Dani Clode
; a grad student of the Royal College of Art in London has built a wearable object that she calls it a “third thumb“; and believes that it could be helpful for the user for squeezing lemons, play complex guitar chords, and carry more objects.

This ultimate third thumb is not limited to the people with disabilities. In fact, the third thumb is meant for all and especially for those who are willing to extend their natural abilities. The third thumb has a controllable extra digit, it is motorized, and is designed for – from anyone to everyone.

Clode created this ultimate device to put a challenge in front of the world of prosthetics– where people usually think that these are made for people with disabilities only. However, the origin of the word “prosthetics” is meant to “put onto” and not “to replace”. The concept of the Third Thumb is inspired by the origin this word with investigating human enhancement and aiming to re-evaluate prosthetics as extensions only.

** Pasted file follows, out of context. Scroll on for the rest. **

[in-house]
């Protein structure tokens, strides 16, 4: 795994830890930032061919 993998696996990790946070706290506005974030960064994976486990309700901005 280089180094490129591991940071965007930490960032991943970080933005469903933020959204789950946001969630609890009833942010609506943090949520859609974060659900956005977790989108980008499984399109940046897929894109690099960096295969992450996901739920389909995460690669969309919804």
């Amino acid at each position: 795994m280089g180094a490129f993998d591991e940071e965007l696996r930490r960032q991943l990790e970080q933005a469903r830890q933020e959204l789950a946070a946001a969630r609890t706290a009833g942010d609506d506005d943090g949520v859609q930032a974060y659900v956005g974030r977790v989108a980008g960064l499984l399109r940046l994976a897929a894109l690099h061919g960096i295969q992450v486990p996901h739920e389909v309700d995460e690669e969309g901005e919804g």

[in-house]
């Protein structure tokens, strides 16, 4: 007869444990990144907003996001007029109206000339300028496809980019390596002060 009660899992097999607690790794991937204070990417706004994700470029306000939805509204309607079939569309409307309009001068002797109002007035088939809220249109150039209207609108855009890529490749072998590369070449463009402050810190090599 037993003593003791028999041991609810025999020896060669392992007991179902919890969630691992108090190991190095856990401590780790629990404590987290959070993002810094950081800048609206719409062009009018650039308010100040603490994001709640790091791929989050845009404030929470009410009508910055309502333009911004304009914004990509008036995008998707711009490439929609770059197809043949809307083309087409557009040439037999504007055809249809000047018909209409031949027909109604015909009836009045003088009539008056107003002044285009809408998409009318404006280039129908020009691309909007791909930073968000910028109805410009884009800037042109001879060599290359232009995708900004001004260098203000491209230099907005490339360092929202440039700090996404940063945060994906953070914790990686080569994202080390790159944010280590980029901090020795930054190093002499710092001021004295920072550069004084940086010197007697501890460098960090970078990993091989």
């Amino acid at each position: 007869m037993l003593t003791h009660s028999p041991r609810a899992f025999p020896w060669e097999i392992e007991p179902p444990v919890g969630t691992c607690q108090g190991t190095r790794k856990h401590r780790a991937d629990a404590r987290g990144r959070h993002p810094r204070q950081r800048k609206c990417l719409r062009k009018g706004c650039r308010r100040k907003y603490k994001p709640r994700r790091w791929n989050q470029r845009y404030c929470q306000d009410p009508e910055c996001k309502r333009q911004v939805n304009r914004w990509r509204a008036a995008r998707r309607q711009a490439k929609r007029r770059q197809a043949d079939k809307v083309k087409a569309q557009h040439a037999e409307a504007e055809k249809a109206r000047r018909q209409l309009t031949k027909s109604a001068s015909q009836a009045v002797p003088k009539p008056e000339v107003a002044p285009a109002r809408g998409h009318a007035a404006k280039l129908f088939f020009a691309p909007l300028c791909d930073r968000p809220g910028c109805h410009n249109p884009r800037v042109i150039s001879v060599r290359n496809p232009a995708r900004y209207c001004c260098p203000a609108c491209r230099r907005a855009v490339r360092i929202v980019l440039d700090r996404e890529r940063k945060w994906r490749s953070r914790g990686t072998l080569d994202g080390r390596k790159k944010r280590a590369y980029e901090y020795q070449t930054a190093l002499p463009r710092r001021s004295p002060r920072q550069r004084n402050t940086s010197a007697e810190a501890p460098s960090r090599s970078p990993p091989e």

The third thumb is controlled by the user’s feet via some pressure sensors that are embedded in their shoes. Close states that she chose this method to exploit existing connections between a humans’ hands and feet, which we regularly employ together while driving a car, playing piano, operating a sewing machine and more.

For copying the dynamic range of actions active movement provided by the human’s natural thumbs; she built the digit out of 3D-printed flexible plastic that is called as Ninjaflex. She also made a cover for the device that is also 3D-printed but made from a more rigid Resin. This cover slips over the hand and wrist that helps in holding the device in place. This cover is connected to the thumb in a much similar way to the brakes of a bike.

The student is originally from New Zealand and before moving to London for studying RCA. Moreover, she completed her graduation from the Victoria University of Wellington.